Within the Department of Physics, the Leonard E Parker Center for Gravitation, Cosmology and Astrophysics (CGCA) pushes the frontiers of astrophysics research through novel use of observation, theory, and computation. The group is both broad and deep, with twelve senior researchers including seven faculty (Patrick Brady, Philip Chang, Jolien Creighton, Dawn Erb, David Kaplan, Sarah Vigeland, and Alan Wiseman), two Distinguished Professors Emeriti (John Friedman and Leonard Parker), three Adjunct Professors (Bruce Allen, Xavier Siemens, and Luis Anchordorqui), and one Visiting Scientist (Maria Alessandra Papa). The researchers are joined by research scientists, postdoctoral research associates, as well as graduate and undergraduate students. By bringing together expertise in gravitational physics, observations, data analysis, and computing, they address scientific challenges in relativistic astrophysics, time-domain astrophysics, gravitational-wave/multi-messenger astronomy, galaxy formation/evolution, and cosmology. Members of the CGCA participate in numerous large-scale collaborative efforts including:
CGCA members were directly involved in the first-ever discovery of gravitational waves in 2015, and in the discovery and follow-up of gravitational waves from two neutron stars in 2017.
Patrick Brady’s research interests include the dynamics of gravitational collapse, black holes, numerical relativity including simulation of binary coalescence, the detection of gravitational waves using interferometric gravitational-wave detectors, and multi-messenger studies of gravitational wave sources. In broad terms, he is interested in theoretical and experimental aspects of gravitation and gravitational-wave astronomy.
For more information: Brady’s Research Website
Philip Chang’s research interests include supernovae, compact objects, disk dynamics, plasma astrophysics, and turbulent star formation. In general terms, he is interested in various aspects of theoretical astrophysics and cosmology.
For more information: Chang’s Research Website
Jolien Creighton’s research concerns the portion of Einstein’s theory of General Relativity, where gravity is described in terms of geometry: the distances between points in space and time. Gravitational waves—oscillating gravitational fields that affect the distances between nearby points—are produced by the most violent events in our universe including supernovae, collisions of black holes, and the big bang.
The Laser Interferometric Gravitational-Wave Observatory, LIGO, is a national facility to detect gravitational waves. Creighton participates in the LIGO Scientific Collaboration in an international effort that will search for gravitational waves from the distant universe.
For more information: Creighton’s Research Website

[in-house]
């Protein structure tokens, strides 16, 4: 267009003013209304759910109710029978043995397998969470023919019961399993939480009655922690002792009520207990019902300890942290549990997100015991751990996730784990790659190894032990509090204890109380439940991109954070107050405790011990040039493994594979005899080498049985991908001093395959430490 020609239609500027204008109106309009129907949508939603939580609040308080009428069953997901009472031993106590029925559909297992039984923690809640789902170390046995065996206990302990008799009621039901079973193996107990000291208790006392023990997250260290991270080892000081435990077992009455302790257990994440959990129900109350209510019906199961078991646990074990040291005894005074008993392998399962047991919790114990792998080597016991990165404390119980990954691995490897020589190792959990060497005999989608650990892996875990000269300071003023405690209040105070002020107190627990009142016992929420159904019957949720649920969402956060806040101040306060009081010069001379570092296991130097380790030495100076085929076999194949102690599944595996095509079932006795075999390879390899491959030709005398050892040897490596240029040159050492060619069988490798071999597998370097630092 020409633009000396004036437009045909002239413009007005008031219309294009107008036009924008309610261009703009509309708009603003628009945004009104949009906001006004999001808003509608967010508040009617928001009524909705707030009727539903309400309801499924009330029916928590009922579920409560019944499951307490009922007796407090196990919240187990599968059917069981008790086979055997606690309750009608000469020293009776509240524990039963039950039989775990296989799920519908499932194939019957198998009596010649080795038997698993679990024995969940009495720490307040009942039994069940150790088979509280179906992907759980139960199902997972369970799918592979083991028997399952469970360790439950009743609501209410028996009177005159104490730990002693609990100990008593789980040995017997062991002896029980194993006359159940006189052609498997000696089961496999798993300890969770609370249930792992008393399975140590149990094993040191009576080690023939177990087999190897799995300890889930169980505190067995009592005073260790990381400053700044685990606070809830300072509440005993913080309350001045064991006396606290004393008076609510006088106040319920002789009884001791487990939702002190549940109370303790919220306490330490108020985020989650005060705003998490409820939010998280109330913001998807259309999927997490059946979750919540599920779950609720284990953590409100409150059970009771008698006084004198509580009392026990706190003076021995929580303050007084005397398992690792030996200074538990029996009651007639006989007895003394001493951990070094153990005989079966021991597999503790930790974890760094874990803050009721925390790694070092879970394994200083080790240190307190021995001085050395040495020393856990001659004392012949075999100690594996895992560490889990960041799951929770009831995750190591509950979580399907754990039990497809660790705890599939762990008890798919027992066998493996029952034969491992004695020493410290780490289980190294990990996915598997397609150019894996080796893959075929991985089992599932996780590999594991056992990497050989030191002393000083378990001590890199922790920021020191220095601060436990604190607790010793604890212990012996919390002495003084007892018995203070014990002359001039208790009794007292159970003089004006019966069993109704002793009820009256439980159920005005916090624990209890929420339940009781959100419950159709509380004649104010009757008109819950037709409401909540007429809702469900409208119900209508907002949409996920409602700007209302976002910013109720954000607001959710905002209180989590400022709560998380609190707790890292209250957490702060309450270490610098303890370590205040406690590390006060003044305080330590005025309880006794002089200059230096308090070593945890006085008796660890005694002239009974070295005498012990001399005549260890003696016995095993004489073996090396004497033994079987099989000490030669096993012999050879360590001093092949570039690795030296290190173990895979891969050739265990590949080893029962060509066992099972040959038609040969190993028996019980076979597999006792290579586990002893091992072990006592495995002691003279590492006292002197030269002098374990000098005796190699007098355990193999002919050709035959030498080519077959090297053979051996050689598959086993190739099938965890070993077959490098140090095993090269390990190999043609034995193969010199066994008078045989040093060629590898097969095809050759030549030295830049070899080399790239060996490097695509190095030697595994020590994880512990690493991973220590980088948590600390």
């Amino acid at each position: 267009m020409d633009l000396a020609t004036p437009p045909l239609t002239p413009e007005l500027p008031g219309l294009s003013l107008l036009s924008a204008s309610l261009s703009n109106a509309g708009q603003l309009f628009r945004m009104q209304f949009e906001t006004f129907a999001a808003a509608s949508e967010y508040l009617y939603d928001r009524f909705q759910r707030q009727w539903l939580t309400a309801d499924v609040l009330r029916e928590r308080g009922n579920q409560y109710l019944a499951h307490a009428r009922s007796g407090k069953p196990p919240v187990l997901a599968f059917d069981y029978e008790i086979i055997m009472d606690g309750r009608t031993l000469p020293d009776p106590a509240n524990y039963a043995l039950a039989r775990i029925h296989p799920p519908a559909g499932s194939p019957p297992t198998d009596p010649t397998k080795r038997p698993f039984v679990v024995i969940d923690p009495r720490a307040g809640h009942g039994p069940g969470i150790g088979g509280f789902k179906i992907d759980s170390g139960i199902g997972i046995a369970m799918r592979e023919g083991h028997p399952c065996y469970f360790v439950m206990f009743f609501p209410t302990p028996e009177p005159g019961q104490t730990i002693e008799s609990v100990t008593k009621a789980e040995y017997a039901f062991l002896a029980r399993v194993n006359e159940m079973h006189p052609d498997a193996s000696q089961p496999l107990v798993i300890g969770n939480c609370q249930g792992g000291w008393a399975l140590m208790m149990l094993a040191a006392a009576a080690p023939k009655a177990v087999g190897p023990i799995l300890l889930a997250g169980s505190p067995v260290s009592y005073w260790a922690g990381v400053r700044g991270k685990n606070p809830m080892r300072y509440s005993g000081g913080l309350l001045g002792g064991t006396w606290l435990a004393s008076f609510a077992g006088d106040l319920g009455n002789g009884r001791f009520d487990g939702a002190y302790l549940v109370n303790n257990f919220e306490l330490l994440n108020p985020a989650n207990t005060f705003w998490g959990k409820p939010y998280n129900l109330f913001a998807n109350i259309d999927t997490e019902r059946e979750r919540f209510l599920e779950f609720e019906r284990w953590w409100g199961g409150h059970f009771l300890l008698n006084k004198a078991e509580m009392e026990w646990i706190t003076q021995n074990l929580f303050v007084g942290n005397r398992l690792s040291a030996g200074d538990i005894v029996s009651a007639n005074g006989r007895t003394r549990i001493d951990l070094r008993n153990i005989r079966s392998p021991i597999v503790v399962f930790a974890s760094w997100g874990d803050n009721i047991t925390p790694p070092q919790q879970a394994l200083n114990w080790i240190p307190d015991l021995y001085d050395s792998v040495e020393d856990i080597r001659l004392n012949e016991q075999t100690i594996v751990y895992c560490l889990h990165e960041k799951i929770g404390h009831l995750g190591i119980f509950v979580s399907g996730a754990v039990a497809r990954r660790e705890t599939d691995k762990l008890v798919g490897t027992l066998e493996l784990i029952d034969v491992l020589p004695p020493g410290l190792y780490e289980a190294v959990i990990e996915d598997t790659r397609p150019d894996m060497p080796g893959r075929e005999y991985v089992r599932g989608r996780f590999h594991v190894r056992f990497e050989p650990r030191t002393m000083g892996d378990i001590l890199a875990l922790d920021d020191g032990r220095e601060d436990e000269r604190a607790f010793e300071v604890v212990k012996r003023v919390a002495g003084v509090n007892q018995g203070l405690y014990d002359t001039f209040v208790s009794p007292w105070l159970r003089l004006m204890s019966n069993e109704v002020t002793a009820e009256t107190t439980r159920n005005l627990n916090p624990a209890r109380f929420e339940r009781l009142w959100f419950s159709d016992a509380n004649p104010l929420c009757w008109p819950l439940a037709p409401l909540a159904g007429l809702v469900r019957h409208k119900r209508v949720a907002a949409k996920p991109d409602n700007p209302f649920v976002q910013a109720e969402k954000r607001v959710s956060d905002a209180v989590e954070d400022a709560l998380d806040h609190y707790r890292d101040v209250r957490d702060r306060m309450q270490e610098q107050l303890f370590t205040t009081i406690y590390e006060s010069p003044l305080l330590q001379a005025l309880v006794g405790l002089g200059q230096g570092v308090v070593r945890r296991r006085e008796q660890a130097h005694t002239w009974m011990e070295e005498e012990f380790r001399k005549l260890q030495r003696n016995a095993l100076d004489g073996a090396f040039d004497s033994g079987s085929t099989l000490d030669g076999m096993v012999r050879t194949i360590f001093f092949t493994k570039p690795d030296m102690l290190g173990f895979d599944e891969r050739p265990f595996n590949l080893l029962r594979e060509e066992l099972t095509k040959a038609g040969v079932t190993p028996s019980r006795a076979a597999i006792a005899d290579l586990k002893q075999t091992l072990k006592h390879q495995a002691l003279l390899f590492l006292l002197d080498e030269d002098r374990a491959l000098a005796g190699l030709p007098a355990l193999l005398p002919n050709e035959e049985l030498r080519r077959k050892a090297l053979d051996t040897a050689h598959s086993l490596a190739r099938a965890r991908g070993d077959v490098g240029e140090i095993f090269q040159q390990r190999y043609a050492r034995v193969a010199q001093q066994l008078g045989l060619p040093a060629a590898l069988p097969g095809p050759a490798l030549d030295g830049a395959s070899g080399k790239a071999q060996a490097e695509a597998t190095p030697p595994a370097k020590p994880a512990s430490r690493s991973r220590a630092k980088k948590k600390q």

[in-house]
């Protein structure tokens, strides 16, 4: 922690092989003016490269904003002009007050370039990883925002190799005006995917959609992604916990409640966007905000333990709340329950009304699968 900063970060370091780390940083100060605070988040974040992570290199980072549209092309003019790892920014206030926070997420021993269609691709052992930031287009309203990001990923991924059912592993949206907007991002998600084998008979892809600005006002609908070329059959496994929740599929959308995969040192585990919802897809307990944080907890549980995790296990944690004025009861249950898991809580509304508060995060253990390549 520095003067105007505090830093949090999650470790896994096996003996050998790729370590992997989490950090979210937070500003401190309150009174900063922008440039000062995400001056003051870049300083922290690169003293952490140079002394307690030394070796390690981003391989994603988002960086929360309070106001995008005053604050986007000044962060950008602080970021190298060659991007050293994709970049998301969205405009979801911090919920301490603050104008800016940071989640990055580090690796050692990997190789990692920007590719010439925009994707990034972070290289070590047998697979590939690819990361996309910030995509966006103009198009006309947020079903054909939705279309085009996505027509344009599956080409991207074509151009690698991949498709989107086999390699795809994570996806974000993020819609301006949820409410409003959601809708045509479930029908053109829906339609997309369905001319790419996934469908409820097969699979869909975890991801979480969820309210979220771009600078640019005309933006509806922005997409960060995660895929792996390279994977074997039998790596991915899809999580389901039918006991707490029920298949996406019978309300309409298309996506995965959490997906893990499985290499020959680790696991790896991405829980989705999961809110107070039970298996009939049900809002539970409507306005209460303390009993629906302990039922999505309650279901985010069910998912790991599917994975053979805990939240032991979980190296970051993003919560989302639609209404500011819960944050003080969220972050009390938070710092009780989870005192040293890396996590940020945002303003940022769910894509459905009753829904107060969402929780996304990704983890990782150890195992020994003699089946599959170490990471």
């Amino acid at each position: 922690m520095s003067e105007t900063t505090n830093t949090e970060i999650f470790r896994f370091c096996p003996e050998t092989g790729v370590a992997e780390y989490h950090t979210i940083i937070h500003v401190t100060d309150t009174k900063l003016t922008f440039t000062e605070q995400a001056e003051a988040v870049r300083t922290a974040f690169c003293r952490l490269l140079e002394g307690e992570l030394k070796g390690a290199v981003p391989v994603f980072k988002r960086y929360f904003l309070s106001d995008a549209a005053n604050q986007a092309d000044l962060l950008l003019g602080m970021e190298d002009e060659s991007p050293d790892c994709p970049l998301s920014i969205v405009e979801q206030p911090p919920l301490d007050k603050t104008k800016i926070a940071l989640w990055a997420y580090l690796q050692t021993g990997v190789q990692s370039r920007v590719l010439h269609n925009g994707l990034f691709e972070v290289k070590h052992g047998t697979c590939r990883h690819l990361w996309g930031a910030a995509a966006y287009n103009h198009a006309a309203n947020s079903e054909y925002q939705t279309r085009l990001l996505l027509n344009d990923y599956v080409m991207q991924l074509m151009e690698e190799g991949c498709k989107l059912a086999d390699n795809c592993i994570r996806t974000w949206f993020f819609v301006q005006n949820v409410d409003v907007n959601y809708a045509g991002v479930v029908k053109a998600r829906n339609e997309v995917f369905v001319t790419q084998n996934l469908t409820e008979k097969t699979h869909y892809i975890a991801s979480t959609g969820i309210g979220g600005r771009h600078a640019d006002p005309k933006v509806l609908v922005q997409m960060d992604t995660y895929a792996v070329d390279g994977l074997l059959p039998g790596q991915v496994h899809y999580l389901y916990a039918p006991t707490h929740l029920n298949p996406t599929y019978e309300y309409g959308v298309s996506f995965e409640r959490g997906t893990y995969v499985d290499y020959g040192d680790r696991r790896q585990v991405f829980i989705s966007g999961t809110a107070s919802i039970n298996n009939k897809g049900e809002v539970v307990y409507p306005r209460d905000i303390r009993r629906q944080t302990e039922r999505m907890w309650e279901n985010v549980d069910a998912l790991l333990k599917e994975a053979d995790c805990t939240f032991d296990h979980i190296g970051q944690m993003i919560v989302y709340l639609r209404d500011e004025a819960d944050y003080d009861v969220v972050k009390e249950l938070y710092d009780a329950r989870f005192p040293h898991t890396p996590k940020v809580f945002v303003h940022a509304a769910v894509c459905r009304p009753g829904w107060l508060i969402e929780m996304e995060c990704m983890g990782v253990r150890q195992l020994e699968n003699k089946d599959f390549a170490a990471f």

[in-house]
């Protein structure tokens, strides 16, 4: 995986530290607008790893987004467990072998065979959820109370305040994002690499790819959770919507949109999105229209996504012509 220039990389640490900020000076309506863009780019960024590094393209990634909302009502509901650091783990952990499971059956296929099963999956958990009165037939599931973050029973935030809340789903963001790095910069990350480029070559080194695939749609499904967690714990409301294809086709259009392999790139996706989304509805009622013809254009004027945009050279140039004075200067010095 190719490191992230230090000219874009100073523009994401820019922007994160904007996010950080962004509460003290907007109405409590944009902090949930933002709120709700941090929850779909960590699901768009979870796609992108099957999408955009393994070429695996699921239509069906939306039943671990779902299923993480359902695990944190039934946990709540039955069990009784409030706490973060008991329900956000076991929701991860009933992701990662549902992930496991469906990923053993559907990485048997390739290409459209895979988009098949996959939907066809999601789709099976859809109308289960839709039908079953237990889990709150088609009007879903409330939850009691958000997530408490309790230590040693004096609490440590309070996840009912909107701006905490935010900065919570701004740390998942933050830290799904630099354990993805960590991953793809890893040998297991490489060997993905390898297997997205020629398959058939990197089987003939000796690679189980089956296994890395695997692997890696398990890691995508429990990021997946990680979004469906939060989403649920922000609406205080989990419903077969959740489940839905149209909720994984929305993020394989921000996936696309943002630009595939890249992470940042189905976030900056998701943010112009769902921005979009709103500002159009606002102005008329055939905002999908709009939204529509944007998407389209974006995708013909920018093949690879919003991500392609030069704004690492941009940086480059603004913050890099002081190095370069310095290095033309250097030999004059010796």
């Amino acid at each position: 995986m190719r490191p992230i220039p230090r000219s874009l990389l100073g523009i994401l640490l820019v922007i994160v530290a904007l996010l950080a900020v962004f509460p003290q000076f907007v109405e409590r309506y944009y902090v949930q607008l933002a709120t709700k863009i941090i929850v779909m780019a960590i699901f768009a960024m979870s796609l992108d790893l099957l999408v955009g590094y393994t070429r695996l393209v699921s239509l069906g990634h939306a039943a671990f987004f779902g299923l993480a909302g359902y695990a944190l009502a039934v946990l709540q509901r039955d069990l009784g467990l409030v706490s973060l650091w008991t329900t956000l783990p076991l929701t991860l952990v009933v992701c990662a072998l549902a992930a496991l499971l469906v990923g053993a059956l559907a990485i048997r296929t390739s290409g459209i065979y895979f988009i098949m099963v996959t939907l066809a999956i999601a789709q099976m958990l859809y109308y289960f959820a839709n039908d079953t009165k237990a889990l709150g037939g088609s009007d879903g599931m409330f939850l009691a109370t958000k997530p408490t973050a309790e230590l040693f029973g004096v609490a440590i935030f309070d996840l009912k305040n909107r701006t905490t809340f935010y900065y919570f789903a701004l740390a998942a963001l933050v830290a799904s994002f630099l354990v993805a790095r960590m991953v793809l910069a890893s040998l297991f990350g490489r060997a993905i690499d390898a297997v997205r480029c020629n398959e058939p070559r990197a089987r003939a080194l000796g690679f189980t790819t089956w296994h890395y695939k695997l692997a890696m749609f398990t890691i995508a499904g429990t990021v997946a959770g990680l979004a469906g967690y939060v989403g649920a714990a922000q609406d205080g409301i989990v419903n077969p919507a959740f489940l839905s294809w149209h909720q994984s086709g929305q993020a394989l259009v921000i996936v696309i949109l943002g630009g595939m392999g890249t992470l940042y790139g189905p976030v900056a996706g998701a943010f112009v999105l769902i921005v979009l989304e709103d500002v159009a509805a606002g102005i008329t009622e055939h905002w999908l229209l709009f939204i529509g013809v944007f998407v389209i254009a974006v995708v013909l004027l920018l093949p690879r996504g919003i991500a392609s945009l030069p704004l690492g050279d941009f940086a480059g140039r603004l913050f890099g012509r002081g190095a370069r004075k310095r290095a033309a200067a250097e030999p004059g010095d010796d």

Dawn Erb’s research interests include galaxy formation and evolution, the kinematics, chemical evolution and stellar populations of galaxies at high redshift, feedback processes in starburst galaxies, and the evolution of the intergalactic medium at high redshift.
For more information: Erb’s Research Website
John Friedman has worked on a variety of problems in gravitational physics, involving neutron stars, black holes and gravitational collapse, the topology of spacetime, and topological questions in quantum gravity.
Dr. Friedman no longer supervises students.
David Kaplan’s research concerns multi-wavelength (radio, infrared, optical, X-ray) observations of a variety of types of neutron stars. He works with NANOGrav to detect low-frequency gravitational waves using a galactic-scale detector, and on multi-messenger followup of gravitational wave sources detected with LIGO. He is also working on detecting radio transients with the Murchison Widefield Array and the Australia Square Kilometre Array Pathfinder
For more information: Kaplan’s Research Website
Leonard Parker was the first to show that quantum field theory implies particle creation in curved spacetimes. This process creates particles and amplifies small perturbations in an expanding universe. The observed features of the cosmic microwave background (CMB) radiation and of the large-scale structure of the present universe confirm that this particle creation process in an in inflationary universe was responsible for the CMB temperature anisotropies and for the clumping of matter that gave rise to galaxies and galactic clusters.
Parker was first (with S. A. Fulling) to develop the method of adiabatic regularization in curved spacetime. He was also first to calculate the perturbations of the spectra of one-electron atoms in arbitrary gravitational fields in terms of the Riemann tensor.
Dr. Parker no longer supervises students
Xavier Siemens’ research is focused mostly in gravity wave astrophysics, early universe cosmology, especially cosmic strings, and biophysics. He leads the NANOGrav Physics Frontiers Center at UWM. He also works on calibration of LIGO data.
For more information: Siemens’ Research Website
Dr. Siemens is no longer supervising new students.
Sarah Vigeland’s research is focused on the detection of low-frequency gravitational waves using pulsar timing arrays. These gravitational waves primarily come from supermassive binary black holes, and their growth and evolution are connected to the growth and evolution of their host galaxies.
For more information: Vigeland Research Website
Alan Wiseman’s research is in the area of general relativity and gravitation with a special emphasis in gravitational-wave generation and detection. He has published a number of papers involving computations of the expected gravitational-wave signals from inspiraling binary star systems using post-Newtonian theory. He also works in the area of black hole perturbation theory and the radiation reaction problem in curved space time.
For more information: Wiseman’s Research Website